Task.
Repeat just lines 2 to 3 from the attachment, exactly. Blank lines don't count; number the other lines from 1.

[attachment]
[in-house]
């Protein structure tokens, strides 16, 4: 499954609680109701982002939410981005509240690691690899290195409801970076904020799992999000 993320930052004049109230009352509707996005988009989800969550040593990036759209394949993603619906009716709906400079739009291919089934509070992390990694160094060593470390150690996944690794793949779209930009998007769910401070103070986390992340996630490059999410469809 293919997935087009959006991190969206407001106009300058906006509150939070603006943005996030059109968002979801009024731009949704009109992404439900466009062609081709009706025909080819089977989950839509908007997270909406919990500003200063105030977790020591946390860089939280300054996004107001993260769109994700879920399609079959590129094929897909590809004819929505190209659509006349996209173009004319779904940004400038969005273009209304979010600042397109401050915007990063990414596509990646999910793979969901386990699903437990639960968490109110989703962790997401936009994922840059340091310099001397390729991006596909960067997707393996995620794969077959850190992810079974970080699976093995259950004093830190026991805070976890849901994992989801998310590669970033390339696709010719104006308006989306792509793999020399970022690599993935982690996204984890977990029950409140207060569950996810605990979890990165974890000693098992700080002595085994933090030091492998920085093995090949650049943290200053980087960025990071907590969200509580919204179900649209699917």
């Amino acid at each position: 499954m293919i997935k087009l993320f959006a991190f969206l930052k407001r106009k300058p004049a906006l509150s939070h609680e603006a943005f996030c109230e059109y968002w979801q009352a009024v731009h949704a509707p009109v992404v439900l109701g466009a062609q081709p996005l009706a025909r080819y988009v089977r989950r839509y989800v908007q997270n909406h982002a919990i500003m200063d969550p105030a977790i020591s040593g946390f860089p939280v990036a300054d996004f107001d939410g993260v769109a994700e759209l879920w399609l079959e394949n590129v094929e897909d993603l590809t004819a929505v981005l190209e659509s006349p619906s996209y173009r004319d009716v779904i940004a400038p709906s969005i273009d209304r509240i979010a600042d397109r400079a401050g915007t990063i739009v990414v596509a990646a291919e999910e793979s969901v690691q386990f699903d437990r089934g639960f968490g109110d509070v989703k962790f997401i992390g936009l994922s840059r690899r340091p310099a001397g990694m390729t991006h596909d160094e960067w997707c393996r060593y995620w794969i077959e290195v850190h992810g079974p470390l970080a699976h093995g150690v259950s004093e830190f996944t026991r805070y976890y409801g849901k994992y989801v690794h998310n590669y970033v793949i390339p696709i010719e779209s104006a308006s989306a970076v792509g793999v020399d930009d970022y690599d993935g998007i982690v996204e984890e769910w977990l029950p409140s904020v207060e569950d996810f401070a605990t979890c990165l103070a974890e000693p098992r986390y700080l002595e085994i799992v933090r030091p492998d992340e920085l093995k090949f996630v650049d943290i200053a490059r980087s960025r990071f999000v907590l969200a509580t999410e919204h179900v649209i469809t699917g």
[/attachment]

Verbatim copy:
């Protein structure tokens, strides 16, 4: 499954609680109701982002939410981005509240690691690899290195409801970076904020799992999000 993320930052004049109230009352509707996005988009989800969550040593990036759209394949993603619906009716709906400079739009291919089934509070992390990694160094060593470390150690996944690794793949779209930009998007769910401070103070986390992340996630490059999410469809 293919997935087009959006991190969206407001106009300058906006509150939070603006943005996030059109968002979801009024731009949704009109992404439900466009062609081709009706025909080819089977989950839509908007997270909406919990500003200063105030977790020591946390860089939280300054996004107001993260769109994700879920399609079959590129094929897909590809004819929505190209659509006349996209173009004319779904940004400038969005273009209304979010600042397109401050915007990063990414596509990646999910793979969901386990699903437990639960968490109110989703962790997401936009994922840059340091310099001397390729991006596909960067997707393996995620794969077959850190992810079974970080699976093995259950004093830190026991805070976890849901994992989801998310590669970033390339696709010719104006308006989306792509793999020399970022690599993935982690996204984890977990029950409140207060569950996810605990979890990165974890000693098992700080002595085994933090030091492998920085093995090949650049943290200053980087960025990071907590969200509580919204179900649209699917």
């Amino acid at each position: 499954m293919i997935k087009l993320f959006a991190f969206l930052k407001r106009k300058p004049a906006l509150s939070h609680e603006a943005f996030c109230e059109y968002w979801q009352a009024v731009h949704a509707p009109v992404v439900l109701g466009a062609q081709p996005l009706a025909r080819y988009v089977r989950r839509y989800v908007q997270n909406h982002a919990i500003m200063d969550p105030a977790i020591s040593g946390f860089p939280v990036a300054d996004f107001d939410g993260v769109a994700e759209l879920w399609l079959e394949n590129v094929e897909d993603l590809t004819a929505v981005l190209e659509s006349p619906s996209y173009r004319d009716v779904i940004a400038p709906s969005i273009d209304r509240i979010a600042d397109r400079a401050g915007t990063i739009v990414v596509a990646a291919e999910e793979s969901v690691q386990f699903d437990r089934g639960f968490g109110d509070v989703k962790f997401i992390g936009l994922s840059r690899r340091p310099a001397g990694m390729t991006h596909d160094e960067w997707c393996r060593y995620w794969i077959e290195v850190h992810g079974p470390l970080a699976h093995g150690v259950s004093e830190f996944t026991r805070y976890y409801g849901k994992y989801v690794h998310n590669y970033v793949i390339p696709i010719e779209s104006a308006s989306a970076v792509g793999v020399d930009d970022y690599d993935g998007i982690v996204e984890e769910w977990l029950p409140s904020v207060e569950d996810f401070a605990t979890c990165l103070a974890e000693p098992r986390y700080l002595e085994i799992v933090r030091p492998d992340e920085l093995k090949f996630v650049d943290i200053a490059r980087s960025r990071f999000v907590l969200a509580t999410e919204h179900v649209i469809t699917g």